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George Zimmerman’s wife charged with perjury

George Zimmerman’s wife, Shellie, was arrested Tuesday after being charged with one count of perjury for allegedly lying under oath at his bond hearing about whether she and her husband had access to any money.

She quickly posted $1,000 bond and was released.

At Zimmerman’s April 20 bond hearing, Shellie Zimmerman, 25, was asked whether the couple had any money.

“Uhmm, not, not that I’m aware of,” she responded.

But prosecutors say bank records show Shellie Zimmerman had stashed cash in a safe deposit box and transferred nearly $75,000 from her husband’s bank account into hers. When her husband was granted bond and released from jail, the money was returned to George Zimmerman’s account, according to a probable-cause affidavit prosecutors filed.

Shellie Zimmerman was charged with committing perjury during an official proceeding, a third-degree felony punishable by up to five years in prison and a $5,000 fine.

“Prosecutors sent a strong message that you have to tell the truth in court, because it is the whole basis of the judicial system,” said attorney Benjamin Crump, who spent weeks pushing for Zimmerman’s arrest in the Feb. 26 killing of teenager Trayvon Martin. “The credibility of each witness is always at the crux of every legal case,” added Crump, who represents Trayvon’s parents.

George Zimmerman was not charged with perjury because he was never asked about money while under oath.

Zimmerman is facing a second-degree murder charge, which carries possible life sentence, in Trayvon’s death. Shortly after Zimmerman’s arrest in April, his lawyer requested a full bond hearing to determine whether he could be released pending trial.

Zimmerman’s family testified under oath by phone.

At the hearing, defense attorney Mark O’Mara and prosecutor Bernardo de la Rionda asked Shellie Zimmerman whether the couple had any funds. Shellie Zimmerman said the defense attorney had explained to her that he planned to apply for state financial aid reserved for the indigent who cannot pay their court costs.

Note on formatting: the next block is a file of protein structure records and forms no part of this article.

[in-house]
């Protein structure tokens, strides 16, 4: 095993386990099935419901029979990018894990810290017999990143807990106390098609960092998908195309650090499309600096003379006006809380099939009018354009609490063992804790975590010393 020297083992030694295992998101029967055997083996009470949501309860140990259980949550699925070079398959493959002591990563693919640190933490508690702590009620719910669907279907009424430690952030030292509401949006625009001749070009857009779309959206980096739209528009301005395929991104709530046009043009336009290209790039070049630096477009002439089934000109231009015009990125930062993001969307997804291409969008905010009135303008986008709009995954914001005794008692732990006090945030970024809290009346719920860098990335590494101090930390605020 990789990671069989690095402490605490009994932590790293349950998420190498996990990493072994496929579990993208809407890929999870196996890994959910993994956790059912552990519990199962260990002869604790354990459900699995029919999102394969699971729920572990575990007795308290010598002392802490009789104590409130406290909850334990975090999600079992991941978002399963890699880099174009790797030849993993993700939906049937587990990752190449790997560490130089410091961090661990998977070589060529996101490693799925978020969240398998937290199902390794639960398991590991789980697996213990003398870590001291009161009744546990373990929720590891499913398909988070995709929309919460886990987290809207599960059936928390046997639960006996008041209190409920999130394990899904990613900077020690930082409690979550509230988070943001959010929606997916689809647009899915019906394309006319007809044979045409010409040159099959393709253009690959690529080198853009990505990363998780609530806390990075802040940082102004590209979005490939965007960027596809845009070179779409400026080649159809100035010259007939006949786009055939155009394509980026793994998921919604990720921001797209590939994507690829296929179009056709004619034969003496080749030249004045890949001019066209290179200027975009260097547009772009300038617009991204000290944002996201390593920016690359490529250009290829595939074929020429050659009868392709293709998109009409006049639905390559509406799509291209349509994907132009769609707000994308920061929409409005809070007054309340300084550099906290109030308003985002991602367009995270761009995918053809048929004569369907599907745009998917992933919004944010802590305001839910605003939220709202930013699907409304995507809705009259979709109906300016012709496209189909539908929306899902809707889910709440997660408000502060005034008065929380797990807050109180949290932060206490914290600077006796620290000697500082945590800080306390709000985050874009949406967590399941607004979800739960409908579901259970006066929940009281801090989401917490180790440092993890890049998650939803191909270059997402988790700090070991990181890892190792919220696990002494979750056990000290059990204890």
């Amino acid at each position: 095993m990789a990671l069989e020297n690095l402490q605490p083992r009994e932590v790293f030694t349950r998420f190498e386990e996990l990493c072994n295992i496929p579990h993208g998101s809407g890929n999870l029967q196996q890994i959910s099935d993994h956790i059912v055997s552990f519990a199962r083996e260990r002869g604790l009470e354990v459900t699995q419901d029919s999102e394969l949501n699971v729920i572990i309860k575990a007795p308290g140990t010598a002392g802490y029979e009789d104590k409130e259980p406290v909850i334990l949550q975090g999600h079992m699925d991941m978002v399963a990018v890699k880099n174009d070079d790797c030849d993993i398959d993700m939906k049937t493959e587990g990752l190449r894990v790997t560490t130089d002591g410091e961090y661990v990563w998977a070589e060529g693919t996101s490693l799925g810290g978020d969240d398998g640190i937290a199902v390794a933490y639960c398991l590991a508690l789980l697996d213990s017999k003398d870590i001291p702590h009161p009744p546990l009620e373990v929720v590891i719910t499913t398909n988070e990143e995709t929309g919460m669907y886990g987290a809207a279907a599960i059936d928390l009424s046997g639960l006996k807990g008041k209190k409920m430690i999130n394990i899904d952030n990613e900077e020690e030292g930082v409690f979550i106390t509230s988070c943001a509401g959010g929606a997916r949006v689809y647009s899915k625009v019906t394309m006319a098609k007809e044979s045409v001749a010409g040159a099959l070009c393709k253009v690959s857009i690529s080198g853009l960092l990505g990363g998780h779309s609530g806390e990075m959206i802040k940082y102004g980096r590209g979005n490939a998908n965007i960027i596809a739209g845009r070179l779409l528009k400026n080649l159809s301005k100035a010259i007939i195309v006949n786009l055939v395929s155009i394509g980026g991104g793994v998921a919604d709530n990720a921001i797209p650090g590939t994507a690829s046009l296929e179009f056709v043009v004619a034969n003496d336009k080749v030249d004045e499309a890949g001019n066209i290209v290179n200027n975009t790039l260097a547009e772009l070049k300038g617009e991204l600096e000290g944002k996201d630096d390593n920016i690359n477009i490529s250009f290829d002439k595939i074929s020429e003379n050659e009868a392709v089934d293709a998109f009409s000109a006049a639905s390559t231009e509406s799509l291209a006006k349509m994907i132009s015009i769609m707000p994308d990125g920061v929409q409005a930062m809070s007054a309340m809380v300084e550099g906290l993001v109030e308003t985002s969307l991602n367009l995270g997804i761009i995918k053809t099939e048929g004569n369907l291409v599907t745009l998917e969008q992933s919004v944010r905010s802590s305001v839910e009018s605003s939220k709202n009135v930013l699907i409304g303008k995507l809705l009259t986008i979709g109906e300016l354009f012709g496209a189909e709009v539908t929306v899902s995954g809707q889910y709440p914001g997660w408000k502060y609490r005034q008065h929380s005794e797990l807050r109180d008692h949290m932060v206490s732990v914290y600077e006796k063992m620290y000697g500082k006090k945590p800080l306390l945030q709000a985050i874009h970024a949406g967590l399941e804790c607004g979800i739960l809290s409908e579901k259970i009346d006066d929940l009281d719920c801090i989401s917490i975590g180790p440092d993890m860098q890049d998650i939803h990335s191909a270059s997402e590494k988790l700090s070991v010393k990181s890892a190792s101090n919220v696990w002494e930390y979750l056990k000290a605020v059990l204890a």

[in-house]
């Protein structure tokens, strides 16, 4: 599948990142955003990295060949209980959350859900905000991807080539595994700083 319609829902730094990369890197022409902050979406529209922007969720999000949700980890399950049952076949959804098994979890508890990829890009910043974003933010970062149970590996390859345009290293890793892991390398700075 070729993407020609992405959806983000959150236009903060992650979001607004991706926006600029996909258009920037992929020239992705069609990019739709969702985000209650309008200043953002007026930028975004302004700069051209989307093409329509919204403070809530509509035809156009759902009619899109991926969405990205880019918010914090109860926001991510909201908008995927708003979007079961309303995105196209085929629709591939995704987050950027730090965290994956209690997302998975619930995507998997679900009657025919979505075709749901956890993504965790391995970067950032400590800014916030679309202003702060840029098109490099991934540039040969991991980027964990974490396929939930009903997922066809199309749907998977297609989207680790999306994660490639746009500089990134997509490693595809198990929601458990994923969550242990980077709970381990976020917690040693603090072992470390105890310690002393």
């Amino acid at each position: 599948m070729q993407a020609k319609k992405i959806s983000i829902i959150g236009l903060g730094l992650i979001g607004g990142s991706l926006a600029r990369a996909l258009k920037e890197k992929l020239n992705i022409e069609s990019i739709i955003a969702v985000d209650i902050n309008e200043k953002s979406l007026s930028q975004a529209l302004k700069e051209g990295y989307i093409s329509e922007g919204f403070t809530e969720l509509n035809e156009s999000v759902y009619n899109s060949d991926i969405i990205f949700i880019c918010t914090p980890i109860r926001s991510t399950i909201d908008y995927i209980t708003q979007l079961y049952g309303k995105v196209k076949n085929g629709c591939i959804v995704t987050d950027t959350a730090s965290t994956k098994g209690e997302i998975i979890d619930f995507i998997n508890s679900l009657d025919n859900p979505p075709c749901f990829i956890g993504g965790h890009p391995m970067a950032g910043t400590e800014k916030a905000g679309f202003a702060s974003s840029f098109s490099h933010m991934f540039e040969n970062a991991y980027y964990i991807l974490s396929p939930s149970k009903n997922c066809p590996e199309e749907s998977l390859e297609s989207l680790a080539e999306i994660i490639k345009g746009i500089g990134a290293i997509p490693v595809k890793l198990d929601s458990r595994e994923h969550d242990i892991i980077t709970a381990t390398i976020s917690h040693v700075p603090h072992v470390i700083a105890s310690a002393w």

Asked by de la Rionda how much money had been raised by a website George Zimmerman set up while he was in hiding, Shellie Zimmerman said she did not know.

To pay the bond, she said, the family planned to “pull together members of the family to scrape up anything that we possibly can.”

Days after Zimmerman’s release on $150,000 bond, O’Mara revealed to the court that the website’s PayPal account had amassed $204,000. O’Mara claimed that day that his client hadn’t mentioned it at the bond hearing because Zimmerman did not know how much money was available to him at the time.

The defense lawyer has since acknowledged that his client lied because of “fear, mistrust and confusion.”

At first the judge set the bond issue aside while prosecutors investigated the matter. At an unrelated court hearing held June 1, the prosecutor stunned the court by filing a motion to revoke Zimmerman’s bond.

De la Rionda said jailhouse phone calls between Zimmerman and his wife — recorded before the April 20 bond hearing — showed she knew the PayPal account had already raised over $100,000. According to the affidavit, the two engaged in a plot to hide the money.

From April 16 to 19, Shellie Zimmerman transferred $74,400 from George Zimmerman’s account to her own in small chunks: She transferred just under $10,000 six times and $7,500 twice.

On the 16th, she twice withdrew $9,000 cash from her own account and later discussed with her husband taking what she “put in the box.”

George Zimmerman felt safer if his wife used gift cards instead of cash and asked her to pay off their American Express and Sam’s Club cards, according to prosecutors.

On April 16 and 17, another $47,000 was transferred from Zimmerman’s account to his sister’s bank account.

Prosecutors said Zimmerman and his wife were careful to speak in code.

“I’m, um, trying to think cause you’re going to take out $10 and keep it with you in cash, right?” George Zimmerman said to his wife.

“Yeah, like $9,” Shellie Zimmerman answered.

He asked whether she had “more than $10” cash.

“Not with me,” she said.

“Do I have $100?”

“There’s like $8. $8.60,” she said.

“Total, how much are we looking at?” he asked her.

“Um, like $155.”

George Zimmerman said he didn’t want to spend it all in one shot by using it all on bond and said another person had advised to hoard as “much cash as possible.”

On April 24, once Zimmerman was free, the couple transferred $85,000 back to his account.

When Circuit Judge Kenneth Lester learned of the scheme earlier this month, he revoked Zimmerman’s bond. Another bond hearing is scheduled for June 29.

George Zimmerman “does not properly respect the law or the integrity of the judicial process,” Lester wrote.

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